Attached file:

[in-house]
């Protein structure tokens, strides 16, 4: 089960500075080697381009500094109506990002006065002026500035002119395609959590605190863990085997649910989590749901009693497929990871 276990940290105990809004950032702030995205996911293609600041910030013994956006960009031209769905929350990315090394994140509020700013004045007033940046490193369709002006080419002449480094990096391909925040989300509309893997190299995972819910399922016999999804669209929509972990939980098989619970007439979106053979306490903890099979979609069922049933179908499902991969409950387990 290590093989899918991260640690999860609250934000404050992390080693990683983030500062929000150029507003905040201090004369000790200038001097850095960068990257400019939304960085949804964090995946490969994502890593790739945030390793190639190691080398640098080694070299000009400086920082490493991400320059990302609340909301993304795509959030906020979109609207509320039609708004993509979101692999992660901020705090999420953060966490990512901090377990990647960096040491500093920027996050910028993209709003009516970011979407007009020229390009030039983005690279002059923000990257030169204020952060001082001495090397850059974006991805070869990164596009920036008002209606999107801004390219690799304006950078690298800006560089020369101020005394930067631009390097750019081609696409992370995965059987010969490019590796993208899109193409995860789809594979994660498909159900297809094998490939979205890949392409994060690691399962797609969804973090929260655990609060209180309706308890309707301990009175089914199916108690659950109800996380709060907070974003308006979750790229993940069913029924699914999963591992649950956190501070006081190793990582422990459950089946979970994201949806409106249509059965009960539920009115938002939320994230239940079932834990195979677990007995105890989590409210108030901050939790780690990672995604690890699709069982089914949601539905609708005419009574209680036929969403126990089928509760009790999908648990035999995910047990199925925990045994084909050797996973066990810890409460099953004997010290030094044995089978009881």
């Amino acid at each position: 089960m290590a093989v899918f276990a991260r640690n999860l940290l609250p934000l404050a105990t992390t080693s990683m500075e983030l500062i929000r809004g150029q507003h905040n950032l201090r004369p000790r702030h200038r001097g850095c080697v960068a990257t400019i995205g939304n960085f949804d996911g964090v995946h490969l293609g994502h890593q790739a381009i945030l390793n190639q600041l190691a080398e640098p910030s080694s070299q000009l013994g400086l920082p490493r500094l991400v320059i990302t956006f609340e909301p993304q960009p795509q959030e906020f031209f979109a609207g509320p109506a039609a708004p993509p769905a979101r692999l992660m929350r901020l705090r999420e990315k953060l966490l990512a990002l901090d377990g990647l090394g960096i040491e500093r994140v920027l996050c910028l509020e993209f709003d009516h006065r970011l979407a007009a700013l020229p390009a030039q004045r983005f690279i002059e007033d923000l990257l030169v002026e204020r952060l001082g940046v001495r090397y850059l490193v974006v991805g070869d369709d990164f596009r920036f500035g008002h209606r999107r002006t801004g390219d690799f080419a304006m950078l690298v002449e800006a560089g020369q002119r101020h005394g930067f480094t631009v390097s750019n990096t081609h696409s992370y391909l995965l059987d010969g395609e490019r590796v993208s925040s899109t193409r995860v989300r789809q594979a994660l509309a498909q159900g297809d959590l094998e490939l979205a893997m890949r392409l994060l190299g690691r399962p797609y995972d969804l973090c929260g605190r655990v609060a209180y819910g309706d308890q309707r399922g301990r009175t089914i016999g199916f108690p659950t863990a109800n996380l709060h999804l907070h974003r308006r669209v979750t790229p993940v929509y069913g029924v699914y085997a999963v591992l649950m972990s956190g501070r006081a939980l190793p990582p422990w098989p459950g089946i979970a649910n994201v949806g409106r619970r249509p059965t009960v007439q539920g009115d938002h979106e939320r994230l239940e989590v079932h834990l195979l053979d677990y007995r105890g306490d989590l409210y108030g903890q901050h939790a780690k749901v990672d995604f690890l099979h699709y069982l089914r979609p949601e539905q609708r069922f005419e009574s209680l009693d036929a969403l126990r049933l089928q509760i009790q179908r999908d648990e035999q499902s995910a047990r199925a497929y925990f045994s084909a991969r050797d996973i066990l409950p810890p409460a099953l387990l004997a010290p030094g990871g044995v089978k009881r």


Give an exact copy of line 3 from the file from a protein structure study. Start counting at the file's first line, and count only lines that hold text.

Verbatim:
């Amino acid at each position: 089960m290590a093989v899918f276990a991260r640690n999860l940290l609250p934000l404050a105990t992390t080693s990683m500075e983030l500062i929000r809004g150029q507003h905040n950032l201090r004369p000790r702030h200038r001097g850095c080697v960068a990257t400019i995205g939304n960085f949804d996911g964090v995946h490969l293609g994502h890593q790739a381009i945030l390793n190639q600041l190691a080398e640098p910030s080694s070299q000009l013994g400086l920082p490493r500094l991400v320059i990302t956006f609340e909301p993304q960009p795509q959030e906020f031209f979109a609207g509320p109506a039609a708004p993509p769905a979101r692999l992660m929350r901020l705090r999420e990315k953060l966490l990512a990002l901090d377990g990647l090394g960096i040491e500093r994140v920027l996050c910028l509020e993209f709003d009516h006065r970011l979407a007009a700013l020229p390009a030039q004045r983005f690279i002059e007033d923000l990257l030169v002026e204020r952060l001082g940046v001495r090397y850059l490193v974006v991805g070869d369709d990164f596009r920036f500035g008002h209606r999107r002006t801004g390219d690799f080419a304006m950078l690298v002449e800006a560089g020369q002119r101020h005394g930067f480094t631009v390097s750019n990096t081609h696409s992370y391909l995965l059987d010969g395609e490019r590796v993208s925040s899109t193409r995860v989300r789809q594979a994660l509309a498909q159900g297809d959590l094998e490939l979205a893997m890949r392409l994060l190299g690691r399962p797609y995972d969804l973090c929260g605190r655990v609060a209180y819910g309706d308890q309707r399922g301990r009175t089914i016999g199916f108690p659950t863990a109800n996380l709060h999804l907070h974003r308006r669209v979750t790229p993940v929509y069913g029924v699914y085997a999963v591992l649950m972990s956190g501070r006081a939980l190793p990582p422990w098989p459950g089946i979970a649910n994201v949806g409106r619970r249509p059965t009960v007439q539920g009115d938002h979106e939320r994230l239940e989590v079932h834990l195979l053979d677990y007995r105890g306490d989590l409210y108030g903890q901050h939790a780690k749901v990672d995604f690890l099979h699709y069982l089914r979609p949601e539905q609708r069922f005419e009574s209680l009693d036929a969403l126990r049933l089928q509760i009790q179908r999908d648990e035999q499902s995910a047990r199925a497929y925990f045994s084909a991969r050797d996973i066990l409950p810890p409460a099953l387990l004997a010290p030094g990871g044995v089978k009881r």